Today’s blog post brought to you by crew-member Meg Bertapelle, Sr. Instructional Designer of Clinical & Product Education at Intuitive Surgical.
The FocusOn Learning Conference, formerly known as the Mobile Learning Conference, was held in Austin, TX last week. My team member, Candelario Lopez, a fellow Sr. Instructional Designer of Clinical & Product Education at Intuitive Surgical, attended and brought back some great insights for our organization. He’s happy to share his impressions and takeaways with us today:
What tech were you most excited about?
Augmented reality – bringing the user interface and display out of the monitor & into the real world. Keynote from Wired Magazine’s Editor in Chief, looking at companies’ roadmaps for future technologies – lots of investments in augmented reality, virtual reality & mixed reality. (Mixed reality is sort of like some combination of realities.)
Interactive video – branching and assessment/scenarios in video format, allowing the user to dictate their learning path & allowing assessment/evaluation at the time of consumption. Provides more user control and engagement. Study: interactive video provides engagement opportunities through a delivery method that is easier to access and consume (vs. e-learning) and the study saw positive results in terms of retention.
Performance support – access to the right content at the time of need. Make sure that you evaluate the end-users’ process to make sure the performance support content is delivered effectively & is the right amount for that task/need. Case study: threw stuff together to be performance support, but was wrong medium, so couldn’t access it when they needed it.
The Good, The Bad, the Ugly & Beyond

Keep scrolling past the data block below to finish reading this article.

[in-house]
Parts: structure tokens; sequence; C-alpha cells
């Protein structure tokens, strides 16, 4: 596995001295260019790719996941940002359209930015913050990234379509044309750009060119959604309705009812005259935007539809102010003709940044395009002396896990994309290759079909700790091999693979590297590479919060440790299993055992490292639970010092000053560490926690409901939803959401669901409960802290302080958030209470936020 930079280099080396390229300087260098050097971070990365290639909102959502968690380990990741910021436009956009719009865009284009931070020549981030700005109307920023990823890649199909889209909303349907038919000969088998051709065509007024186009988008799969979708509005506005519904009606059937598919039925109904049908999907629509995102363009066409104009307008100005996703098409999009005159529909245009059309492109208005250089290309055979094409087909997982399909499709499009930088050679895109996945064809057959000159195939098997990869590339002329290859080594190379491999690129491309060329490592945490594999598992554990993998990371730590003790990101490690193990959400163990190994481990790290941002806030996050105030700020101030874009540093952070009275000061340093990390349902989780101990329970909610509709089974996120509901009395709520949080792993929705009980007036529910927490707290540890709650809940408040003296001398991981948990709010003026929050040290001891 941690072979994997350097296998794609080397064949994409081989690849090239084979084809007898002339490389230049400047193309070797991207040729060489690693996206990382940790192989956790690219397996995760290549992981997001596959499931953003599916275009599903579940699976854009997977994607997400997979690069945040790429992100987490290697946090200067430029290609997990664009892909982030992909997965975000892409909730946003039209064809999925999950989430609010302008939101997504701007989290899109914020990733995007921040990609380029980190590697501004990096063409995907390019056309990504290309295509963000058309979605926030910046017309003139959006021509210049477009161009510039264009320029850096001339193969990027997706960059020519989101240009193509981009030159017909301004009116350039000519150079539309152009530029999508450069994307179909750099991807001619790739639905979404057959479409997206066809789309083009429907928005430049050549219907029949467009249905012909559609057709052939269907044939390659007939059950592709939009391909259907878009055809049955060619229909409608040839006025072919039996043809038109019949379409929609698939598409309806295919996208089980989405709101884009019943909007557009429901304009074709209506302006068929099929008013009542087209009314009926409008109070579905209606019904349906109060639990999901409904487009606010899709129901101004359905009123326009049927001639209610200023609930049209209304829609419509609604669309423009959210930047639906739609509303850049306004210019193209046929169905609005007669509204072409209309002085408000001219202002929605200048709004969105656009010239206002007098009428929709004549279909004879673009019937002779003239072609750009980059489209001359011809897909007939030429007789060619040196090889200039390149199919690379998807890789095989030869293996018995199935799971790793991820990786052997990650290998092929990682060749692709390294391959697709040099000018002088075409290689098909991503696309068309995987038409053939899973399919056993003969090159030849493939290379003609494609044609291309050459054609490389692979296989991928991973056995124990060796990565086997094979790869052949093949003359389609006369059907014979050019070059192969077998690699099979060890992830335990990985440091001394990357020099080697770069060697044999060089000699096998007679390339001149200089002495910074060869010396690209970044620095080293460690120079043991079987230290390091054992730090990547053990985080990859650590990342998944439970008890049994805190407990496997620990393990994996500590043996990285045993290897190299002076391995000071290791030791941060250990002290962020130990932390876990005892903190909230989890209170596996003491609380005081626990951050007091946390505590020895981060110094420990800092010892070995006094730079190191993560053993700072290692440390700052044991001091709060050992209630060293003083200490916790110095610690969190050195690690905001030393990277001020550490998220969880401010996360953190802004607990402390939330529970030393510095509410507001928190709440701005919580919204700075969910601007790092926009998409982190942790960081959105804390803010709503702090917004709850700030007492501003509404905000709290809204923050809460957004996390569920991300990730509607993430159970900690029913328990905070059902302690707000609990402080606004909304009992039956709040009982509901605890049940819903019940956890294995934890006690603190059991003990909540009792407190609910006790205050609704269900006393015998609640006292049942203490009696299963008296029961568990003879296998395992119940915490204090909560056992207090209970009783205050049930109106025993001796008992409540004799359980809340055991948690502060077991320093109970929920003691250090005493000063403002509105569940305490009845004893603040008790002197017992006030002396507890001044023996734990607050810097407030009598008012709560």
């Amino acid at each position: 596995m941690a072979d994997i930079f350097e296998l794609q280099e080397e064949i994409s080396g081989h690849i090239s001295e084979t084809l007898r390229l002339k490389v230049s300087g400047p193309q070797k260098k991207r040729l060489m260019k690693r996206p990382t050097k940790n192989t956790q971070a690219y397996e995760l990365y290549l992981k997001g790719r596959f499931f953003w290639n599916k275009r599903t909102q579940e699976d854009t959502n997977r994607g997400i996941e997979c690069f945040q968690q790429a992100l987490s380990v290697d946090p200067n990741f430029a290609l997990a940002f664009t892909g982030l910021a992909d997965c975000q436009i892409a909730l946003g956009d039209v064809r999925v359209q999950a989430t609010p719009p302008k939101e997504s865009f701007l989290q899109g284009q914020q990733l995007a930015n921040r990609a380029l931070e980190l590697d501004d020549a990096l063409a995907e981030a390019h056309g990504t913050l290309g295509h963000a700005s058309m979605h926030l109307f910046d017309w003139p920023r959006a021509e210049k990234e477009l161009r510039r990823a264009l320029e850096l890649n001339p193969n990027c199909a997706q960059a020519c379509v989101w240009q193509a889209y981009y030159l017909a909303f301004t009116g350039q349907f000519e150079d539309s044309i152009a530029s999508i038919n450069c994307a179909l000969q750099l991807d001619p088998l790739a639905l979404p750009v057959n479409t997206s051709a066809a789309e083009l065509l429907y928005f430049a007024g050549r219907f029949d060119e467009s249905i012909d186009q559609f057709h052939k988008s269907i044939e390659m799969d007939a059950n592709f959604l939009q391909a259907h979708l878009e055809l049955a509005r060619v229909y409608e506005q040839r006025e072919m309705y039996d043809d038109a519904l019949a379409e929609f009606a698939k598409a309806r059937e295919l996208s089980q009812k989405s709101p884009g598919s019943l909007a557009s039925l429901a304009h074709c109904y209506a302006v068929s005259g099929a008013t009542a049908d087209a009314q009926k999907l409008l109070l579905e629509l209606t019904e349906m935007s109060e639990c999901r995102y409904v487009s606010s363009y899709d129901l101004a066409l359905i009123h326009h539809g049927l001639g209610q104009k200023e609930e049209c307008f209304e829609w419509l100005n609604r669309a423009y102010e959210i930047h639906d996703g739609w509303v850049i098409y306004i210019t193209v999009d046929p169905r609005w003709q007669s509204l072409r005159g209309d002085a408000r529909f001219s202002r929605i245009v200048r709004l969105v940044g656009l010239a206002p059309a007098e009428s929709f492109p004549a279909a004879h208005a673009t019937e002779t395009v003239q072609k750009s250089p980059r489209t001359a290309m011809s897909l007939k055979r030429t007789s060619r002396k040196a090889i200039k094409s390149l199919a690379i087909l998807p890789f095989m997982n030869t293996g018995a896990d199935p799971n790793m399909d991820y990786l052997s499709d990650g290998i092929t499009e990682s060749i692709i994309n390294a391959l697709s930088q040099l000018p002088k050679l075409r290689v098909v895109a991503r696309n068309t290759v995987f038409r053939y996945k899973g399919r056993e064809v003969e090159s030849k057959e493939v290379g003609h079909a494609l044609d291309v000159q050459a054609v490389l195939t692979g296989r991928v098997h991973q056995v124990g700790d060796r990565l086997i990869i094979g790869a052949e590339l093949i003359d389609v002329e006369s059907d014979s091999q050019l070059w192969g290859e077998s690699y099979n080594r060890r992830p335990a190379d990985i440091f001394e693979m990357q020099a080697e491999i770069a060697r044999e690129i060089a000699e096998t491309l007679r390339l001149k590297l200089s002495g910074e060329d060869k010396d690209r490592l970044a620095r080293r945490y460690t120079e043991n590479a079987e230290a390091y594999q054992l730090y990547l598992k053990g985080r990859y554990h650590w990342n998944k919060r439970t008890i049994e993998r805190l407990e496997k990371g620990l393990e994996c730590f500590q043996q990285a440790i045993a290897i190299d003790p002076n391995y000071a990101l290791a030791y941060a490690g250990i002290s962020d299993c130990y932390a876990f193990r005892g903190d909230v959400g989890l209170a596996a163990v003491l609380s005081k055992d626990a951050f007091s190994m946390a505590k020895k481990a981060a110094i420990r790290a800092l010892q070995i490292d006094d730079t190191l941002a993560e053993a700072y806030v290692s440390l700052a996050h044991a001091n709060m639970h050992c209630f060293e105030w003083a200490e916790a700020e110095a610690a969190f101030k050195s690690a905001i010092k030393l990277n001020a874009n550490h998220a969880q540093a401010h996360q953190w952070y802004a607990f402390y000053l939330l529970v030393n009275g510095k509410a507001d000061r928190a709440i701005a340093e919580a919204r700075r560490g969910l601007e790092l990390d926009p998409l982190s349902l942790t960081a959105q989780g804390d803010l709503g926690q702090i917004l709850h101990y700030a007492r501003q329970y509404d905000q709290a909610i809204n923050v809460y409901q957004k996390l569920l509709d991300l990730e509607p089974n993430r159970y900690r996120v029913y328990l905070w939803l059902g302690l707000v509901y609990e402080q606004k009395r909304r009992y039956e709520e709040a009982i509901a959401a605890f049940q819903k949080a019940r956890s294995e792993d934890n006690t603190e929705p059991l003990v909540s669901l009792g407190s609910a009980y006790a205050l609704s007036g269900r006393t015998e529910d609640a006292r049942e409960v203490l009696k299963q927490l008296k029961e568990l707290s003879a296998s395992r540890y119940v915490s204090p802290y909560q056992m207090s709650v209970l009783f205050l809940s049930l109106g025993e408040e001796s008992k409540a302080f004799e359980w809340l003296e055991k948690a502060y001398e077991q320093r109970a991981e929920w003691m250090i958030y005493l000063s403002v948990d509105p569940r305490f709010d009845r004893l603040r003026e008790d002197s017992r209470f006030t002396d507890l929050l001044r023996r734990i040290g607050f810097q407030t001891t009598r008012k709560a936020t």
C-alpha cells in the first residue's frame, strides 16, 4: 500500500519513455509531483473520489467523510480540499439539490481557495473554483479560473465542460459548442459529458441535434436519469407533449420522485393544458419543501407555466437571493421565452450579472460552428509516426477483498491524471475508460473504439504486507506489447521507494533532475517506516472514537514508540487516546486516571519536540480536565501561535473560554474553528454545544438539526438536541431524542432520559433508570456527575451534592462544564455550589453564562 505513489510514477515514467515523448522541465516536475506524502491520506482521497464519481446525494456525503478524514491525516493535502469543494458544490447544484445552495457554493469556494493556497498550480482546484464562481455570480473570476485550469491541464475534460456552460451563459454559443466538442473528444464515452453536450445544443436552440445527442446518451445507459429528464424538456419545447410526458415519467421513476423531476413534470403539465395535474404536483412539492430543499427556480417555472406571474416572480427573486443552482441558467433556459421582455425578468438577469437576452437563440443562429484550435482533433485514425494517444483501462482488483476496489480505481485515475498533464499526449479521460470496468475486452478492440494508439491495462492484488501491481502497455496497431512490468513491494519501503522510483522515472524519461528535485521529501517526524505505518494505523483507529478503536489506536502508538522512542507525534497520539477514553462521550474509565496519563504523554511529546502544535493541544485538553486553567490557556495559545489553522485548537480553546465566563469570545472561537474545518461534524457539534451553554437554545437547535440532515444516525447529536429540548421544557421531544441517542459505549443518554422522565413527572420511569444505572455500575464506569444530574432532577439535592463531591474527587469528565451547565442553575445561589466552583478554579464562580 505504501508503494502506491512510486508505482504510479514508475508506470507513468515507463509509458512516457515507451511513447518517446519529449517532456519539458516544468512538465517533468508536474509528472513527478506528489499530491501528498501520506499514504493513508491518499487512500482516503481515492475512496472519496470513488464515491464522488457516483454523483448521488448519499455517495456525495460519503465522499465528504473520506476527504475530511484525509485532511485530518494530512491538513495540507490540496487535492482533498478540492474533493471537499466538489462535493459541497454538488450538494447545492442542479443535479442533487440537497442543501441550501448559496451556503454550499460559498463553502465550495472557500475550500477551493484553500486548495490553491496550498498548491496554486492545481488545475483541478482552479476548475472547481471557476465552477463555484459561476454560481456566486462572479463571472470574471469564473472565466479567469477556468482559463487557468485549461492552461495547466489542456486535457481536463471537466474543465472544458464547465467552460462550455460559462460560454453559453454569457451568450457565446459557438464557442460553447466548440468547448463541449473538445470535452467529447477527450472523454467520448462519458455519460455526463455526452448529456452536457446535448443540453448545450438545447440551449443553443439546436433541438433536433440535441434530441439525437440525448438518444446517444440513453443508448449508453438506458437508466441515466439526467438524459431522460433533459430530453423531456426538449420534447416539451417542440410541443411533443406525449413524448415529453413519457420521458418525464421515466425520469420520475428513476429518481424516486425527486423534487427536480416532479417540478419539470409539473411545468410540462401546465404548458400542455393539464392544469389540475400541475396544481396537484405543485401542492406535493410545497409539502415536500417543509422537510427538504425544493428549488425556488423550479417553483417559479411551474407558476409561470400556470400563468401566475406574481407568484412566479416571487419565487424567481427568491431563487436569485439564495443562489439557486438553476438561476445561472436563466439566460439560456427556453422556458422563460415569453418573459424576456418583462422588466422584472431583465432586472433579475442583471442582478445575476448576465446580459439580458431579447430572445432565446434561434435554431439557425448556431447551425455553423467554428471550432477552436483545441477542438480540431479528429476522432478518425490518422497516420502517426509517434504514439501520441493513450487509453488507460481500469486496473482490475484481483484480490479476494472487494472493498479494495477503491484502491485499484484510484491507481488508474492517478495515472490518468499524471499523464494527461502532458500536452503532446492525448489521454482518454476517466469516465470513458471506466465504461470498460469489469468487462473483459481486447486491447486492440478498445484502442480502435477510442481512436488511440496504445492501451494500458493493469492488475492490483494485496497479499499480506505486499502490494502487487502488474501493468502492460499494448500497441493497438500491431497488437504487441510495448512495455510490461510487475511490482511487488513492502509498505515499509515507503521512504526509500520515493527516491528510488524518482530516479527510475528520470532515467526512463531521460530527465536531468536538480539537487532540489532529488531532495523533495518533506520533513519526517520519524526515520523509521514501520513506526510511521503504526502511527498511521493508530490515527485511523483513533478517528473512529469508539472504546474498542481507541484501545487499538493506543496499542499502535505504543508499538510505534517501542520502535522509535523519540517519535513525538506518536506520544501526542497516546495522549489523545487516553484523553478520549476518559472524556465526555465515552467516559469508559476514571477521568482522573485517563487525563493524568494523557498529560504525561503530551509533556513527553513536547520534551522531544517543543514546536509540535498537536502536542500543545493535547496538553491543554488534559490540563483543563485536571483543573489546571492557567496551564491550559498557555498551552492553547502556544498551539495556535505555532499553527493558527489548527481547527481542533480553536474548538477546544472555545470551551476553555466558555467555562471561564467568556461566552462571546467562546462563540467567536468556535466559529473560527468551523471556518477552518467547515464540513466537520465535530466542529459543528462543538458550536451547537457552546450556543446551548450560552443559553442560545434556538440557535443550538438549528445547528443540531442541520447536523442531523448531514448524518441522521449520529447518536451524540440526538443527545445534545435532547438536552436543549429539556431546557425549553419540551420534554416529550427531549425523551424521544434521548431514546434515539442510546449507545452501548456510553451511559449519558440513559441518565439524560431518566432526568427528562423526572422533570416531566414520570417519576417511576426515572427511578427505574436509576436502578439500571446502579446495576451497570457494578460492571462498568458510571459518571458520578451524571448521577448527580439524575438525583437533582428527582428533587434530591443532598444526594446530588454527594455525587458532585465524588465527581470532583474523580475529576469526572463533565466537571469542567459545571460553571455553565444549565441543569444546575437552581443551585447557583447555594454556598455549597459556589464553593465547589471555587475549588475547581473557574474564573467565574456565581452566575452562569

Path-based conference organization strategy:
- Performance support
This allowed you to attend sessions geared toward what you want to accomplish in your organization.
Quality of speakers & sessions was very good. The speakers had real-life experience, sharing case studies and real experience or research & planning for future implementations. This allowed you to take away lessons learned from their experience to implement in your own organization. Both keynote speakers were well-respected in their industry: Scott Dadich, Editor in Chief of Wired Magazine, and Big Data analyst Soraya Darabi. They provides insights into their respective fields & where the industry is going in the near & distant future, helping to future-proof your training strategy at your organization.
Case studies that directly applied to our organization. Specifically, the Nature Conservancy laid out their strategy for learning materials, talked about the strategy as a whole, as well as planning and implementation, the tools and training delivery methods they used. They were also able to share evaluation outcome data: higher use of performance support materials, users’ knowledge of topic increased, reduced troubleshooting calls from users, have been asked to use same structure for other applications & topics.
If you have experience with these topics, getting to the real meat of what you’re looking for – like more advanced topics – was more difficult, have to outline your own agenda using the session details.
Couple of sessions that focused on the “clicky-clicky bling-bling” aspect of the technologies, but no meaningful applications.
Couple of sessions that were all theory & research with no real-world application discussions.
The way we consume content is leaning more and more towards performance support, and just-in-time content. Augmented reality looks to be a leader in supporting this transformation.
Performance support is the right way to go, assuming you evaluate the users’ job processes & support them effectively.
Augmented reality is real. Companies are investing resources into creating real, serious approaches to learning solutions.
Did any of you attend the FocusOn Learning Conference? What would your answers to these questions be? Please share during #chat2lrn on Thursday, June 16 at 8am Pacific, 11am Eastern, 4pm BST. See you there!